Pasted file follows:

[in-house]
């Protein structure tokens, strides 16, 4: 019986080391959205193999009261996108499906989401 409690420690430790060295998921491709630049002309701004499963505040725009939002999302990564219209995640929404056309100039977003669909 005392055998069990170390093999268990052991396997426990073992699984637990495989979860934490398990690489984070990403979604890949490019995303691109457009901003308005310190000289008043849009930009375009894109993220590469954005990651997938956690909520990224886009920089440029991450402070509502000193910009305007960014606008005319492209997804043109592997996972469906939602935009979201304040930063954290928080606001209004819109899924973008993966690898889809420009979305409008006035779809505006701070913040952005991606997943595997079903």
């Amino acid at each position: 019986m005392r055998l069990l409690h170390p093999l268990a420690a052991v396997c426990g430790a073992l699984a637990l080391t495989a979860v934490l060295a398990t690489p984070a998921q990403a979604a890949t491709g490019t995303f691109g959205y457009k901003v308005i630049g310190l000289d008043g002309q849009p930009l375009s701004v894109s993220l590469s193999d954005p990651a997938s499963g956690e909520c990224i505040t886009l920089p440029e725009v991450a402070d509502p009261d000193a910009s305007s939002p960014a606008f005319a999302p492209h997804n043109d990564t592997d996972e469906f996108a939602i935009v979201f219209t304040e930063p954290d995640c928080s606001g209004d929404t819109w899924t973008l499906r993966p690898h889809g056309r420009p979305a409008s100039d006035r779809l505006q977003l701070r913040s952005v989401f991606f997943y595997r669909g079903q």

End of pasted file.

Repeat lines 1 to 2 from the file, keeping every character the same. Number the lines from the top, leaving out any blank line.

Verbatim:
[in-house]
């Protein structure tokens, strides 16, 4: 019986080391959205193999009261996108499906989401 409690420690430790060295998921491709630049002309701004499963505040725009939002999302990564219209995640929404056309100039977003669909 005392055998069990170390093999268990052991396997426990073992699984637990495989979860934490398990690489984070990403979604890949490019995303691109457009901003308005310190000289008043849009930009375009894109993220590469954005990651997938956690909520990224886009920089440029991450402070509502000193910009305007960014606008005319492209997804043109592997996972469906939602935009979201304040930063954290928080606001209004819109899924973008993966690898889809420009979305409008006035779809505006701070913040952005991606997943595997079903």